hide Matching Documents

Browsing named entities in Rebellion Record: a Diary of American Events: Documents and Narratives, Volume 5. (ed. Frank Moore). You can also browse the collection for Mississippi (Mississippi, United States) or search for Mississippi (Mississippi, United States) in all documents.

Your search returned 41 results in 21 document sections:

1 2 3
ge. A general engagement of the two armies is expected. The loss on both sides in the fight of yesterday was very heavy, ours believed to be not less than one thousand up to twelve o'clock. The enemy had up to that hour been driven back three times to within range of their gunboats. Later At a late hour last night we learned some further particulars of the fight on Monday. Gen. Early is mortally wounded. Gen. Anderson, of North-Carolina, we believe, killed. Col. Mott, of Mississippi, killed. Gen. Raines, slightly wounded. Capt. Echols, of Lynchburgh, slightly wounded. Capt. Irwin, of Scales's North-Carolina regiment, wounded. The First Virginia regiment was badly cut up. Out of two hundred men in the fight, some eighty or ninety are reported killed or wounded. Colonel Kemper's regiment suffered terribly, though we have no account of the extent of the casualties. We learn that Gen. Magruder has been for several days quite sick at Westover, on James R
four were killed instantly and nineteen wounded. Capt. Baker, of the Twenty-seventh Georgia, while acting as aid to Col. Anderson, was killed. Among the distinguished acts of daring on Saturday was the capture, by Capt. Thos. Walton, of Mississippi, of the colors of a Federal regiment. He was acting on General Longstreet's staff, and while Col. Giles's regiment was charging he galloped ahead of it, and dashing into the Yankee regiment, seized their colors and bore them off. He then rodeand Carter's few pieces opened upon them, and belched forth grape and canister, scattering death in every direction, ploughing up the ground and cutting down the timber like so many twigs; so with banners flying and loud shouts along the line, Mississippi, Alabama, Georgia, Virginia, Louisiana, South and North-Carolina regiments advanced to the charge, and drove the invaders like sheep before them, not stopping to breathe until three miles beyond the enemy's camps. In full possession of Barker
Doc. 24.-battle of Farmington, Miss. General Pope's report. near Farmington, May 9--P. M. To Major-General Halleck: the enemy, twenty thousand strong, drove in our pickets beyond Farmington, and advanced upon the brigade occupying the further side of the creek in front of my camp. The brigade held on for five hours, until finding them heavily pressed in front and on the flank, and that I could not sustain them without passing the creek with my whole force, which would have been contrary to your orders, and would have drawn on a general engagement, I withdrew them to this side in good order. The conduct of the troops was excellent, and the withdrawal was made by them very reluctantly. The enemy made a demonstration to cross, but abandoned the movement. Our loss is considerable, though I cannot yet tell how great. The enemy, being much exposed, suffered very severely-one of his batteries being completely disabled, and his infantry line having been driven back severa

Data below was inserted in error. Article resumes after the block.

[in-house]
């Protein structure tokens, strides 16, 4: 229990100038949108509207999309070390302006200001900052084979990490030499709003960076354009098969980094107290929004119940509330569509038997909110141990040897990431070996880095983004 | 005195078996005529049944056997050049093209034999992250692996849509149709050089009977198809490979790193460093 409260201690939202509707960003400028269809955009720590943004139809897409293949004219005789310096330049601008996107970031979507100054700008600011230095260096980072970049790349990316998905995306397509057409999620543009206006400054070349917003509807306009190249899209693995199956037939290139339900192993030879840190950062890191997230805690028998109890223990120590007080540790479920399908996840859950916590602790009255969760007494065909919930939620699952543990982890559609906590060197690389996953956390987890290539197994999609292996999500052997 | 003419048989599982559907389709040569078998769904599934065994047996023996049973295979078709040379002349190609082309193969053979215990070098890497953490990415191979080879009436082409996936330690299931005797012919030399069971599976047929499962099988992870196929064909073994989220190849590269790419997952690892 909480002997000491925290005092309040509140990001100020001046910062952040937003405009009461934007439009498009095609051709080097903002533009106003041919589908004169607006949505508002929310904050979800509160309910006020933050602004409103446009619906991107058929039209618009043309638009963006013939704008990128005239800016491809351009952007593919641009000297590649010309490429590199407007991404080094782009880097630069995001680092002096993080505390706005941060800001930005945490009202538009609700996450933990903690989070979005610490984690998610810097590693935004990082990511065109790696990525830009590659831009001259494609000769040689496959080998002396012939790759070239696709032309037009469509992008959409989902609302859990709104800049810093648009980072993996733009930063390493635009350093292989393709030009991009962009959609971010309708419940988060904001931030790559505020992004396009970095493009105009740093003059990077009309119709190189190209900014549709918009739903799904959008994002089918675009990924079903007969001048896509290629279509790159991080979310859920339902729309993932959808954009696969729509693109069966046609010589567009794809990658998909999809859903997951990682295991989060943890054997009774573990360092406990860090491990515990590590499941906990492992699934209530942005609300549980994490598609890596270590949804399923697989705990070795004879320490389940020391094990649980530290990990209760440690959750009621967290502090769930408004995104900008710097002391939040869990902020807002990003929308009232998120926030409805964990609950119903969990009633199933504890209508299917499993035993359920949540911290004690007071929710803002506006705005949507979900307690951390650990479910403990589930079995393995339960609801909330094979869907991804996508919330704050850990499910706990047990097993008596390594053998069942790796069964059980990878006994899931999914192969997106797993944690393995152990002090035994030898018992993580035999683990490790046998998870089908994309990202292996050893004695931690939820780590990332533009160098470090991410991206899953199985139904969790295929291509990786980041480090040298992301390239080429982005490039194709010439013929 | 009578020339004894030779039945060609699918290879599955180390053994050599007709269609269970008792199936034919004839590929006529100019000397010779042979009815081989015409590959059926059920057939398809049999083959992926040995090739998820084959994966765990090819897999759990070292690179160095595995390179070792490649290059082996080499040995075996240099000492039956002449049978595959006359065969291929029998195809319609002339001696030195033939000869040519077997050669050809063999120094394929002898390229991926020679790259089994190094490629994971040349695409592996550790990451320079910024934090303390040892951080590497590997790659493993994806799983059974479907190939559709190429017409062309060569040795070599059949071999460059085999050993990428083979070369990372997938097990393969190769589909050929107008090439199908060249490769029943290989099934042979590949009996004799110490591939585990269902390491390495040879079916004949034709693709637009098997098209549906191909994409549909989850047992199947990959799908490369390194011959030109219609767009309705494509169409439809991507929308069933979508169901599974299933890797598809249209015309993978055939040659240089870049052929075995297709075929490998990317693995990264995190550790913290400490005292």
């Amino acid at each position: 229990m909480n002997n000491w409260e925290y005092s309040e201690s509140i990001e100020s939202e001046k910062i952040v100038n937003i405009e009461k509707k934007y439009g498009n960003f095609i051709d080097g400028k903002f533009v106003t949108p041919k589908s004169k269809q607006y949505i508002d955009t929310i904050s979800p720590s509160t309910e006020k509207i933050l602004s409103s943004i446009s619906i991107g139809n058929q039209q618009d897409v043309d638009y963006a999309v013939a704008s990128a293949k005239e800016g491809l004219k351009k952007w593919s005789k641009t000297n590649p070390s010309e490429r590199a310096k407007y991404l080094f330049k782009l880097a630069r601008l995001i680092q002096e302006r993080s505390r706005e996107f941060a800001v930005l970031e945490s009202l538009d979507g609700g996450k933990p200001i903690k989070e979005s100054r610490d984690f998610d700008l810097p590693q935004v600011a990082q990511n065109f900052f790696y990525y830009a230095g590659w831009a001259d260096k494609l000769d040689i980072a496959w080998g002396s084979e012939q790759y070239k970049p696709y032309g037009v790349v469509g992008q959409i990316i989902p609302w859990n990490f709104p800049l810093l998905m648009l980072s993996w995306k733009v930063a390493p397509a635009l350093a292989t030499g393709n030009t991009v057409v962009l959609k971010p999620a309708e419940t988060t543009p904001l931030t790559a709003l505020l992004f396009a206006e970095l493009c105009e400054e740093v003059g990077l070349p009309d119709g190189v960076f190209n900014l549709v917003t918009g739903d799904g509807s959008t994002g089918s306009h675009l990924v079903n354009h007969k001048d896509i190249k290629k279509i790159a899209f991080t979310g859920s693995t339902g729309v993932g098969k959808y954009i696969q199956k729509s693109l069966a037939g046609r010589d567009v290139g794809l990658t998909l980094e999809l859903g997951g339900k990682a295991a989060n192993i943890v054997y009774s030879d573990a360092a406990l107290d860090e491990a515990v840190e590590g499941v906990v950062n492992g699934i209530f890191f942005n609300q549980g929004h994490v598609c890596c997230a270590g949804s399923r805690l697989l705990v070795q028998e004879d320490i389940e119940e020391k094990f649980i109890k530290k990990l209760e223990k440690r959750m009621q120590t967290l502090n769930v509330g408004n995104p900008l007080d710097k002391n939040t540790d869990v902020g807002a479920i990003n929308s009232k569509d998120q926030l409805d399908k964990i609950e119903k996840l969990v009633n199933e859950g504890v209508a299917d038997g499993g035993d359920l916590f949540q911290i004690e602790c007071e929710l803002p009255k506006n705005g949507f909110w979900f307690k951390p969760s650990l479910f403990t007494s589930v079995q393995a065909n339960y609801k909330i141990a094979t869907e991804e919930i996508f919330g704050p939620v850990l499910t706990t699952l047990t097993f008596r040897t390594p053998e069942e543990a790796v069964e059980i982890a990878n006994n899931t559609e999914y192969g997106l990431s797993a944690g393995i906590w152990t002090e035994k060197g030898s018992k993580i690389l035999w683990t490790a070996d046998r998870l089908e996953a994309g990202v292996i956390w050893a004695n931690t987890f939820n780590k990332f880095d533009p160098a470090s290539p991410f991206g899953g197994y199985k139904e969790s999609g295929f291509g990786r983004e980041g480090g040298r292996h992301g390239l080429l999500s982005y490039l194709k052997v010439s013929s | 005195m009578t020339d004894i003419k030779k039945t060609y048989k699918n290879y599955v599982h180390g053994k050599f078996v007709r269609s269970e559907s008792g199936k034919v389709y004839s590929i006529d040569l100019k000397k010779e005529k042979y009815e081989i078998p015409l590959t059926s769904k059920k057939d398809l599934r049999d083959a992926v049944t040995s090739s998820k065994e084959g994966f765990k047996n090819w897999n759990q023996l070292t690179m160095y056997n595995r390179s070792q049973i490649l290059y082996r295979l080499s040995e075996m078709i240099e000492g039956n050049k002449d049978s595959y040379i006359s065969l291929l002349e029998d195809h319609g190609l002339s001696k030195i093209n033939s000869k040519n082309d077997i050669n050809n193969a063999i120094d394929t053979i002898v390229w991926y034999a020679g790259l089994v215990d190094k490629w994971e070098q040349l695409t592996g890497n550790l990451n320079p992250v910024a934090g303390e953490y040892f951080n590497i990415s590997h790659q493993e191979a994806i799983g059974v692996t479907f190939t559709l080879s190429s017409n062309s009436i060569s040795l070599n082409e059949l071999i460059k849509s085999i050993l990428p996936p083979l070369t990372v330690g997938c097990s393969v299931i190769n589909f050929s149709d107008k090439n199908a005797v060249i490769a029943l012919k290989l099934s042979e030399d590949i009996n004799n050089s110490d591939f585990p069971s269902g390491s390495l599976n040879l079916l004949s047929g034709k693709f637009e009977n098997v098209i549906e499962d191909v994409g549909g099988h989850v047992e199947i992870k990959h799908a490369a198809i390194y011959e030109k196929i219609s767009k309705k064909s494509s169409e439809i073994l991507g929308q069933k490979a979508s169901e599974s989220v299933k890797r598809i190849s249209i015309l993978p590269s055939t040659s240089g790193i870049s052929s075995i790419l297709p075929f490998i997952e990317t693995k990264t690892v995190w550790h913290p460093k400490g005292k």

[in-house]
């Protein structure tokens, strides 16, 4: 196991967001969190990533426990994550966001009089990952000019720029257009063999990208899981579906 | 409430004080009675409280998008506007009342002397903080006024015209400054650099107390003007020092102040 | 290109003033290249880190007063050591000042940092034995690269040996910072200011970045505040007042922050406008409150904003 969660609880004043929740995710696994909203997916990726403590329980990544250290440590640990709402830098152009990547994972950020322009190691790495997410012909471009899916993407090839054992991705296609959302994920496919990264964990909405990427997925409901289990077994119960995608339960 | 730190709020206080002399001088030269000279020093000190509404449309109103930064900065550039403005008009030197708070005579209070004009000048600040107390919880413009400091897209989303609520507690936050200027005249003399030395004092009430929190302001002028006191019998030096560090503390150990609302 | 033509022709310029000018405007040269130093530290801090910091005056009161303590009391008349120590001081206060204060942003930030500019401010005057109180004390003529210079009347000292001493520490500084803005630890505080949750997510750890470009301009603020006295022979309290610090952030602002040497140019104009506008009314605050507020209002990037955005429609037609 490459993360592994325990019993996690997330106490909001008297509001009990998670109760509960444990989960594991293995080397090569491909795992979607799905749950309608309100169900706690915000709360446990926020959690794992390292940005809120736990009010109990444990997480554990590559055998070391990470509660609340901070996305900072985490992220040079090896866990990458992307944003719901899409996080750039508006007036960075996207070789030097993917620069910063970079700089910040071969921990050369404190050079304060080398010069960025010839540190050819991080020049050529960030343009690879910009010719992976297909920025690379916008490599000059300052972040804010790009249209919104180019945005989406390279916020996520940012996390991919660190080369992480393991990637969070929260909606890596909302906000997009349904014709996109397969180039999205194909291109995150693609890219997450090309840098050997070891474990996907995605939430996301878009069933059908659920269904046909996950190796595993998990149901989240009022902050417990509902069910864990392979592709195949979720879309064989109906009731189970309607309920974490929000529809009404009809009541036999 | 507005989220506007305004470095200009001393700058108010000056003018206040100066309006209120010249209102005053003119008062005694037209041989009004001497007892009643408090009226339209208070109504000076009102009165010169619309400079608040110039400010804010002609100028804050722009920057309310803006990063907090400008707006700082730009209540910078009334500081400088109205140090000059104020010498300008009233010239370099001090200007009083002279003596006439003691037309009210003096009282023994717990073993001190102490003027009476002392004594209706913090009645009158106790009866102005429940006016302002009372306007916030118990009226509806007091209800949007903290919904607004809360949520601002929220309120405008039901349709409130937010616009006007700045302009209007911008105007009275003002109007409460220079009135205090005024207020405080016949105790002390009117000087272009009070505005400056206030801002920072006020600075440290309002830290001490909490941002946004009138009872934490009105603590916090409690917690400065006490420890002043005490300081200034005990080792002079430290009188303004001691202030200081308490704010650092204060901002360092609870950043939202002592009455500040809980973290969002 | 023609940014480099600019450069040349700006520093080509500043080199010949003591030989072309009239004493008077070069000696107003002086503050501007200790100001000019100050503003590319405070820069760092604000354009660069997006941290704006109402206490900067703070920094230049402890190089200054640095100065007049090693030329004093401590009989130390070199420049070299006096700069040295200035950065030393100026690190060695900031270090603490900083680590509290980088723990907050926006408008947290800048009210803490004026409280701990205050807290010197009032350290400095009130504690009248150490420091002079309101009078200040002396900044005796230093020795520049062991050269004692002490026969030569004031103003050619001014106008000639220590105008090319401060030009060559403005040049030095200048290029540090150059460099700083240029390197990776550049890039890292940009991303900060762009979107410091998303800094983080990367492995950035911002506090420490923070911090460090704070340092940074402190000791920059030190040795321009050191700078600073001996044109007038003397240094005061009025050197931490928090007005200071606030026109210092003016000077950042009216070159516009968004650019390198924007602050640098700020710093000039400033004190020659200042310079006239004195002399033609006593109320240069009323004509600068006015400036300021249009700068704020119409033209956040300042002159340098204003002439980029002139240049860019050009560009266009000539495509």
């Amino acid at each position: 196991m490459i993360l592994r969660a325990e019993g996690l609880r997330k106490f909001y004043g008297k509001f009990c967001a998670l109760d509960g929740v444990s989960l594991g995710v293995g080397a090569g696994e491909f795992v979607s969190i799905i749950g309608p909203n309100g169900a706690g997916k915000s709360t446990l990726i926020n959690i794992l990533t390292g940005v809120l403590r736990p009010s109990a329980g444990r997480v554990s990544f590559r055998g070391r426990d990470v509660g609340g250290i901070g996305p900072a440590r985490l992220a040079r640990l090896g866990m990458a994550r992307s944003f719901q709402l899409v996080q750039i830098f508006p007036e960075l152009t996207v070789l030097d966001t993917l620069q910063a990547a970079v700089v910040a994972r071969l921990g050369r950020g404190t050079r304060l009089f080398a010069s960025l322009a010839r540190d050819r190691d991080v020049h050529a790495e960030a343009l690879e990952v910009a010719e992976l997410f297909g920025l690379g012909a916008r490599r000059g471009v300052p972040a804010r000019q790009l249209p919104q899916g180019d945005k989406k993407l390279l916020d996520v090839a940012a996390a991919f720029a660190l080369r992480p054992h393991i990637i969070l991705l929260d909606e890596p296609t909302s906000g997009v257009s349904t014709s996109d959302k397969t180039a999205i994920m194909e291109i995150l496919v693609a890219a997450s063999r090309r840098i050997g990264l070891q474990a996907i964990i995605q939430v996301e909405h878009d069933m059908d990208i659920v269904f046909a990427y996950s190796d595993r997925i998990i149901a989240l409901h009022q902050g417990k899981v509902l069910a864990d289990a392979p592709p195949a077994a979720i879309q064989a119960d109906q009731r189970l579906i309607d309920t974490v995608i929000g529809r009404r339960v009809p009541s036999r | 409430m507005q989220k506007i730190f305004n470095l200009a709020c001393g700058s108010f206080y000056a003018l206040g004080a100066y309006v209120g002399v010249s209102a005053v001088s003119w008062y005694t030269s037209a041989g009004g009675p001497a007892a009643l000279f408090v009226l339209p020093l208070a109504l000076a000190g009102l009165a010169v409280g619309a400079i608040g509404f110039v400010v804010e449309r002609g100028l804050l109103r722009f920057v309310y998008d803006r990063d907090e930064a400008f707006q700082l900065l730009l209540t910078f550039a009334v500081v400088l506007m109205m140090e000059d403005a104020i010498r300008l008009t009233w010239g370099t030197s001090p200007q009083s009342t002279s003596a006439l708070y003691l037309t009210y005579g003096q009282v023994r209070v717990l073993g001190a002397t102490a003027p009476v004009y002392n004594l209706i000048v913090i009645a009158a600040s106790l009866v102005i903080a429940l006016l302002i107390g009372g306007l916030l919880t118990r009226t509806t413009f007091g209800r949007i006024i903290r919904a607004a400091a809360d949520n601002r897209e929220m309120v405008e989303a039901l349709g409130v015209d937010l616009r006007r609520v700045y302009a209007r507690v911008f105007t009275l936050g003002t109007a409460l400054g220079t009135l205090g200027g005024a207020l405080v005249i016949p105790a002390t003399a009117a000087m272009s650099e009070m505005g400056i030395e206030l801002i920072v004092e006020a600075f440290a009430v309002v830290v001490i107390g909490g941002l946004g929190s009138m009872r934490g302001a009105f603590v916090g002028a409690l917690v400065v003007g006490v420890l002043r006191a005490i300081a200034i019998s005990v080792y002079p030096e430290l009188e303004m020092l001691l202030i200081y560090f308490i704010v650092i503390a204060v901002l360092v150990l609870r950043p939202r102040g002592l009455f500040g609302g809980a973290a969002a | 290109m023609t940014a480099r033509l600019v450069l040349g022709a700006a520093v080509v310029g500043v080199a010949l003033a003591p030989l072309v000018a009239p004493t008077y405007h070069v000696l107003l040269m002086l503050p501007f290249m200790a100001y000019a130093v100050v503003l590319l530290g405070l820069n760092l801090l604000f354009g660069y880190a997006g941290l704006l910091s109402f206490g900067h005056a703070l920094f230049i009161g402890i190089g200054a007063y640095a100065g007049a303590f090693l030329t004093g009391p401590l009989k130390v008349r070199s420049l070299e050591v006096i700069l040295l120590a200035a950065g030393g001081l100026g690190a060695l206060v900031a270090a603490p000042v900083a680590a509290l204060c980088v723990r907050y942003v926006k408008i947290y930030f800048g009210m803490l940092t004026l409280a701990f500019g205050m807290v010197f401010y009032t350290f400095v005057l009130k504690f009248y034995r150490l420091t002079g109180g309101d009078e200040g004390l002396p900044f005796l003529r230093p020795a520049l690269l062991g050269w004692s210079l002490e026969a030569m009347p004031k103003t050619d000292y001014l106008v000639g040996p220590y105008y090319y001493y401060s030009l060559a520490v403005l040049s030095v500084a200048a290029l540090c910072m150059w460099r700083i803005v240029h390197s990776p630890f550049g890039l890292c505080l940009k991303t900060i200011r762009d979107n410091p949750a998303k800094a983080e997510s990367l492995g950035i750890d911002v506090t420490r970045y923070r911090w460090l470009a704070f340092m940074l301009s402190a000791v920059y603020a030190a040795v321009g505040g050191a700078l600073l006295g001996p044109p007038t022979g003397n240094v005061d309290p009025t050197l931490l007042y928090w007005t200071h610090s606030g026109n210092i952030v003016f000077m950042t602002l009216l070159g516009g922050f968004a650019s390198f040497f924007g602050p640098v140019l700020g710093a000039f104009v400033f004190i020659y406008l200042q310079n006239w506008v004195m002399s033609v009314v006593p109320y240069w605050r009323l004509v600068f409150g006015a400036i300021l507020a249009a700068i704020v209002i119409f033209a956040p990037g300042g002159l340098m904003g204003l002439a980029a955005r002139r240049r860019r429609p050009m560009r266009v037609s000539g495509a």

ith comparatively little loss of life. But a few days ago a large and powerful rebel army lay at Corinth, with outposts extending to our very camp at Shiloh. They held two railroads extending north and south, east and west across the whole extent of their country, with a vast number of locomotives and cars to bring to them speedily and certainly their reenforcements and supplies. They called to their aid all their armies from every quarter, abandoning the seacoast and the great river Mississippi, that they might overwhelm us with numbers in the place of their own choosing. They had their chosen leaders, men of high reputation and courage, and they dared us to leave the cover of our iron-clad gunboats to come to fight them in their trenches and still more dangerous swamps and ambuscades of their southern forests. Their whole country from Richmond to Memphis and Nashville to Mobile rung with their taunts and boastings, as to how they would immolate the Yankees if they dared to le
e was very impressive. The night was intensely dark; the hills around were alive with the signal lights of the enemy; the rain descended in torrents; vivid flashes of lightning illumined at intervals the green but magnificent scenery, while the crash of thunder echoing among the mountains, drowned into comparative insignificance the roar of our artillery. After an action of about one hour's duration, the enemy retired. He made another unsuccessful attack at midnight with regiments of Mississippi and Louisiana infantry, and after a short engagement disappeared. Signal-lights continued to be seen in every direction. On Saturday morning, ignorant of the enemy's movements, I sent out a reconnoissance in force to discover his whereabouts, and found that he had retreated. I pushed forward as far as Charlestown, and found the enemy's rear-guard had left an hour before; fifty pieces of his cannon passed through Charlestown that morning. The enemy being in strong force, variously es